TESLA CAN PLAY — BUT ONLY BY THE RULES
In John Stoehr’s piece, “Tesla Rewriting Rules of the Road,” (Connecticut Post, Oct. 2) he stated that language is power in the world of business. We agree. Tesla has cleverly named their new store in Greenwich a “gallery.”
By doing this, Tesla believes it can circumvent state law.
Their intent is clearly to “sell” cars; they are an auto maker. Stoehr even discusses how there is a sales team at the gallery. He also explains that the workers at the “gallery” will most likely try to educate people about how detrimental the franchise system is for businesses and Connecticut. We would like to speak the truth about these arguments.
Dealers have invested millions in a franchise system and the physical dealership structures that go in that system through a mutual partnership with the manufacturers and regulators. This system protects the consumers if something goes wrong with the car, fosters local competition among dealers, and creates a balanced system between national manufacturers and local dealerships.
Tesla wants to skip the franchise system though Tesla could choose to sell with local dealers under existing laws in Connecticut. However, they choose not to. Tesla is using the terms galleries, showcases, educational galleries as a way to sneak around state laws in order to sell their products.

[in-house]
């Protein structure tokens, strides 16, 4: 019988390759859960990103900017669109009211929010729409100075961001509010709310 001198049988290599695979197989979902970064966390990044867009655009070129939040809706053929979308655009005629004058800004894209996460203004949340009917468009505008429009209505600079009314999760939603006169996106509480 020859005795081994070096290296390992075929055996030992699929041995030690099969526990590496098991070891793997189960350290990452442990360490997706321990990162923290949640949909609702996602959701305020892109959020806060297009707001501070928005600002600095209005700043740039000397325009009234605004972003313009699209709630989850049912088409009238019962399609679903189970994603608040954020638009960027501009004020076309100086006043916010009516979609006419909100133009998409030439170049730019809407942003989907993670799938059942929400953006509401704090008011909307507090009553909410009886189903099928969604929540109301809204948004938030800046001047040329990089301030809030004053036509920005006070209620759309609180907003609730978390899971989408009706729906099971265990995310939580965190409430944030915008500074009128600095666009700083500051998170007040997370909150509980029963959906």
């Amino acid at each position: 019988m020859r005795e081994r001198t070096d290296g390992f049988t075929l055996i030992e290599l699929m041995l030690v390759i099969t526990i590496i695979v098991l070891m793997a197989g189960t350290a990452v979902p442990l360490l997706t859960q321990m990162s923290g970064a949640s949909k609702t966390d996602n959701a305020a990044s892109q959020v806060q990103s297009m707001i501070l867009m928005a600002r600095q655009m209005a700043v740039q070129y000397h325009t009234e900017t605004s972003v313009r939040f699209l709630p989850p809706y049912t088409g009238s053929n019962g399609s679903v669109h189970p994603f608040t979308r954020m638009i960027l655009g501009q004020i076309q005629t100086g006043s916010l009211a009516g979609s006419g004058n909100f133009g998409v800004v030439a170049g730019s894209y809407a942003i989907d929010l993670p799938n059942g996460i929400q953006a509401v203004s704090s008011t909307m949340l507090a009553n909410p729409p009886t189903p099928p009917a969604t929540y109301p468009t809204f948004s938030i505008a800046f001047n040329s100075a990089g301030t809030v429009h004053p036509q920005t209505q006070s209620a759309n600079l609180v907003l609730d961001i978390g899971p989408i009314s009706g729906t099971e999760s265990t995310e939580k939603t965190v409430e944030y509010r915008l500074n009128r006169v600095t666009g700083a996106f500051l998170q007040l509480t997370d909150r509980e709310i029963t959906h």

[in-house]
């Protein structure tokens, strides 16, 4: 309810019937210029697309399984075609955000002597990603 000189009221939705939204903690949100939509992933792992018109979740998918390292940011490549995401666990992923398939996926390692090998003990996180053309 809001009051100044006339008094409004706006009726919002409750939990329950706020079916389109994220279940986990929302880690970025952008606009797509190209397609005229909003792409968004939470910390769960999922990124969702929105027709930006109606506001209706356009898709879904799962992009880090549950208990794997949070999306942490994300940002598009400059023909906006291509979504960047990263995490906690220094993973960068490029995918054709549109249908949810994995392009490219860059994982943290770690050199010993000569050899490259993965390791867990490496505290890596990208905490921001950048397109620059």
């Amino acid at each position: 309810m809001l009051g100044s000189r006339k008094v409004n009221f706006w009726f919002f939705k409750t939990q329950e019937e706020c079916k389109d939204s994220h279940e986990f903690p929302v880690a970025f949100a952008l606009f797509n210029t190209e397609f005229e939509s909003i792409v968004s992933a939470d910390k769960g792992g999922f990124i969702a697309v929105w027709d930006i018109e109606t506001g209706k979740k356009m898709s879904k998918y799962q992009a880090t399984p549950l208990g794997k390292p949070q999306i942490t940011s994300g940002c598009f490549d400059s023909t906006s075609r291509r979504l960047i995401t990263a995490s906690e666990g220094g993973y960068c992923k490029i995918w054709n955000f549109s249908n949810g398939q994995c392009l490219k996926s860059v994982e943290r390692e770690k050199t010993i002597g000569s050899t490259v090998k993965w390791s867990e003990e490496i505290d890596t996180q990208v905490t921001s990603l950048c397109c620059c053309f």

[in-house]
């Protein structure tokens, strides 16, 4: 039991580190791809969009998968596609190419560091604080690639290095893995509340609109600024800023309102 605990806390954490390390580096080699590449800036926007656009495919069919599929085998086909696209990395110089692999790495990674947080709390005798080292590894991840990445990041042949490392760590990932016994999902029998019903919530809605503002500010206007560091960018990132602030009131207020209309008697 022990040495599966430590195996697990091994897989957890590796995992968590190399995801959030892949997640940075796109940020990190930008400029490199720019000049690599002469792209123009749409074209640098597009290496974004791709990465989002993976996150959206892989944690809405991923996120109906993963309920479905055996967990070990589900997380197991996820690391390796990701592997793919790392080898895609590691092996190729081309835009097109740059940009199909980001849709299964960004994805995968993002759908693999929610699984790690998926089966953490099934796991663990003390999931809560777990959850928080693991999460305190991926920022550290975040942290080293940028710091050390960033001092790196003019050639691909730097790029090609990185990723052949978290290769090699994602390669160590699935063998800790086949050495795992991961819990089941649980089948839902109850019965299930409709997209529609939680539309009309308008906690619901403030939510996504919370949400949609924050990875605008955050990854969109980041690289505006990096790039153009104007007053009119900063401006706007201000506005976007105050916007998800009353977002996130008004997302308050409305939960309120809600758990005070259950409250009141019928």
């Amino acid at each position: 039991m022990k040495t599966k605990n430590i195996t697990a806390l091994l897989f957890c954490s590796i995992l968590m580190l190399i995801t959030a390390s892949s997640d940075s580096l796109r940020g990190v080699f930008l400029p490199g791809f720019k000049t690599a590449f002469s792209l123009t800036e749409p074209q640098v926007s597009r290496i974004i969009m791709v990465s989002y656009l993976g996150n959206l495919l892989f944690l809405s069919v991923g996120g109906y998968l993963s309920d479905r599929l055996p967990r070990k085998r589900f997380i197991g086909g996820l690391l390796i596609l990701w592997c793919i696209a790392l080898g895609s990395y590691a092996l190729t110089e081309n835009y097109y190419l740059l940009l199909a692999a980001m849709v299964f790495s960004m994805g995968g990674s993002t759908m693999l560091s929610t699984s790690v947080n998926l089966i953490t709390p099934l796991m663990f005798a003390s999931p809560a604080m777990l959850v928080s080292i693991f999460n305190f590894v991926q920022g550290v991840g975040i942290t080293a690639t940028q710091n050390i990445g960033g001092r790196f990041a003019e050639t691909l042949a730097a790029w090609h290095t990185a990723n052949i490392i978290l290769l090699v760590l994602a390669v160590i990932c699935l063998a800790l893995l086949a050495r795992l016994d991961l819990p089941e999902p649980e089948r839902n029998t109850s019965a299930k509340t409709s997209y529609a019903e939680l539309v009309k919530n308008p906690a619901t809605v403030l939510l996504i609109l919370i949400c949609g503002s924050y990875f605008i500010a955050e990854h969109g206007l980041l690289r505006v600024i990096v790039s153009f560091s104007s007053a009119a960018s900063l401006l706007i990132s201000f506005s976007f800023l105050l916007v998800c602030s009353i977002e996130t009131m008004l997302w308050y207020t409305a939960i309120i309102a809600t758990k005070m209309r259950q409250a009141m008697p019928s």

Supporting local dealers means local good paying jobs stay here, not online and not in California.
Our 14,000 employees, mechanics, sales staff, and administrators support a safe driving environment. These are career jobs with advancement; the average salary is $61,000. The 270 Connecticut auto dealers are independent, family-run businesses, not big global companies. They vote, pay taxes, live locally, invest in their communities and support local charities.
Tesla does not manufacture in Connecticut; they will sell online instead of at a property-tax paying dealership, and they prefer to outsource their repair work rather than have a dealership repair shop do the work. Essentially they want a system that will have no economic commitment locally.
Only dealers advocate for the consumer against manufacturers during recalls. In 2015, there was a record breaking 50 million recalls, including Tesla. When it comes to recalls, warranties, and securing the lemon law, dealers have been advocates for consumers whenever problems arise or car companies fail. The GM ignition switch recall and the collapse of Saab, Hummer, Scion are recent examples in which dealers advocated for consumers when auto manufacturers failed.
Tesla says Connecticut dealerships do not want to sell electric vehicles (EVs). This is entirely untrue. Our dealerships have doubled down on their efforts to sells EVs. Major manufacturers have produced or are about to release their version of an EV. Connecticut dealerships helped create and continue to support the Connecticut Hydrogen and Electric Automobile Purchase Rebate Program (CHEAPR), which offers rebates of up to $5,000 for Connecticut residents who purchase or lease a new eligible battery electric, plug-in hybrid electric or fuel cell electric vehicle. Our dealerships now have trained mechanics to work on these cars.
The Connecticut Automotive Retailers Association will continue to advocate for state law that supports the franchise system and the Connecticut consumer. Tesla’s “gallery” is a store that is working to change the definition, they need to play by the rules.
James T. Fleming is president of the Connecticut Automotive Retailers Association. Email: firstname.lastname@example.org.